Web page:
NGOs can localize their approaches and solutions for state governments’ priorities. Therefore, an all-inclusive health dialogue will allow state governments to leverage NGO expertise which, combined with seats for global foundations, will create an impactful channel of communication to help state governments build interventions around Sustainable Development Goal 3 for healthcare. Providing such a channel of communication between state government officials, NGOs, and funding agencies or foundations could be a trigger point in facilitating more U.S.-India healthcare collaboration and providing effective development interventions on the ground.

The United States and India will have a health dialogue to discuss new challenges, synergies, and consensus outside of the G20. As the two countries look to complement their efforts and build on the success they have had at the bilateral level, going past the Track 1 format and giving an additional platform to foundations, NGOs, and Indian states will result in greater cross-collaboration and successfully yield effective and informed interventions to support India’s healthcare system.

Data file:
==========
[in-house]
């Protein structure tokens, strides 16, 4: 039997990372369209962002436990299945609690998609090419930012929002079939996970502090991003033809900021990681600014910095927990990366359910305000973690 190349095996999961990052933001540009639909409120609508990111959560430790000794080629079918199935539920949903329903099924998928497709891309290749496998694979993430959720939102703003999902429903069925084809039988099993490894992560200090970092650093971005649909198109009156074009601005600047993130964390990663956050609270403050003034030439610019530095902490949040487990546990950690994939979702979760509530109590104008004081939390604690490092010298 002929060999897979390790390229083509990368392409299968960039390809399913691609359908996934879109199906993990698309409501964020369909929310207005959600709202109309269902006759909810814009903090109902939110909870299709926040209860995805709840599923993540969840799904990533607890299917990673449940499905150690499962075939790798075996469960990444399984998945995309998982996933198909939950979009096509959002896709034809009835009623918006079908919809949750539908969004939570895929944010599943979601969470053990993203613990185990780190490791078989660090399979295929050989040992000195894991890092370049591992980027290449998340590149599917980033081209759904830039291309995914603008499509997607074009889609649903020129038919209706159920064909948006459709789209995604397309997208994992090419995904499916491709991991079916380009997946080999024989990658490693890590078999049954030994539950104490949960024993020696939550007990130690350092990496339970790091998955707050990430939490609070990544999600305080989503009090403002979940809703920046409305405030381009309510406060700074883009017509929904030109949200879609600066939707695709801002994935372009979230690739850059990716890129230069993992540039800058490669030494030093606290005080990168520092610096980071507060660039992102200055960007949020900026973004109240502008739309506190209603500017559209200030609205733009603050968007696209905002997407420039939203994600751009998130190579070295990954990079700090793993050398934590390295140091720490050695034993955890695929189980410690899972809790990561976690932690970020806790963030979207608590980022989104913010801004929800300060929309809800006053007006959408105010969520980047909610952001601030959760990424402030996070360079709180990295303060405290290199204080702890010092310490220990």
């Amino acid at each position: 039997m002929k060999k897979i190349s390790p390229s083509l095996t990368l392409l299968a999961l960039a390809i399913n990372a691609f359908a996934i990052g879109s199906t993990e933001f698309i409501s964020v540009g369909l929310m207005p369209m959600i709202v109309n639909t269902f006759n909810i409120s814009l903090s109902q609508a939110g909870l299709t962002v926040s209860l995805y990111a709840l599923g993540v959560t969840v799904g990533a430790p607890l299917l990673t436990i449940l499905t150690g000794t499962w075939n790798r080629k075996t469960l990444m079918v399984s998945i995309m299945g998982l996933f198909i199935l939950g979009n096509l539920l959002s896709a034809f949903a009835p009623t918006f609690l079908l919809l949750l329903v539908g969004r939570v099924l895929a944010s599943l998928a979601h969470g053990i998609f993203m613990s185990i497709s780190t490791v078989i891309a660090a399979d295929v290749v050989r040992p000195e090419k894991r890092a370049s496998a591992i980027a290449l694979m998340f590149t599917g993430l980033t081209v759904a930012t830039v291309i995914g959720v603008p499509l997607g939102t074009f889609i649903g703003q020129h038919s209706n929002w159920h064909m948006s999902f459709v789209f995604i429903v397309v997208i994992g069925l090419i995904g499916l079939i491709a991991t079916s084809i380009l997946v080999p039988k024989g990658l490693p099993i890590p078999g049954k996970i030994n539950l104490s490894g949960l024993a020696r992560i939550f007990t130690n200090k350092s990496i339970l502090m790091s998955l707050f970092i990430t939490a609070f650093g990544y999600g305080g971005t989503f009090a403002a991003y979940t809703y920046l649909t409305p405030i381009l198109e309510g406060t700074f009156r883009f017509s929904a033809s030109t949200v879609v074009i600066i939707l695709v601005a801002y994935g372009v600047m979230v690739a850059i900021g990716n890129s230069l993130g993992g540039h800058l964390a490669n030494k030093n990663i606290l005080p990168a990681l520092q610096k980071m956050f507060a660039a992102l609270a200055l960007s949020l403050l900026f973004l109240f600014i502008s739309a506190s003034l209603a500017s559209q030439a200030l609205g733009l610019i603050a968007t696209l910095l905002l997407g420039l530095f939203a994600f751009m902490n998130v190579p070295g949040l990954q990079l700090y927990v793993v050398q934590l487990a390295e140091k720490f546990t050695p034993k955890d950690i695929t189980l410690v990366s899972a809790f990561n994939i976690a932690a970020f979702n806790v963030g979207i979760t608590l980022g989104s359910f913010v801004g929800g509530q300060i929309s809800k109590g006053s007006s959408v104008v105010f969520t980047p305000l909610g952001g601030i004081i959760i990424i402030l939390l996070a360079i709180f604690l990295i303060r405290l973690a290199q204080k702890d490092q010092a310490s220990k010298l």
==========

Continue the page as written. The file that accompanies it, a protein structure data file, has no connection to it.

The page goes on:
Yatin Jain is a program coordinator and research assistant for the Chair in U.S.-India Policy Studies at the Center for Strategic and International Studies (CSIS), Washington, DC, where he supports programs related to the chair’s Indian states work and engaging U.S. and Indian stakeholders in health and energy.

 

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Yatin Jain
Program Manager and Research Associate, Chair in U.S.-India Policy Studies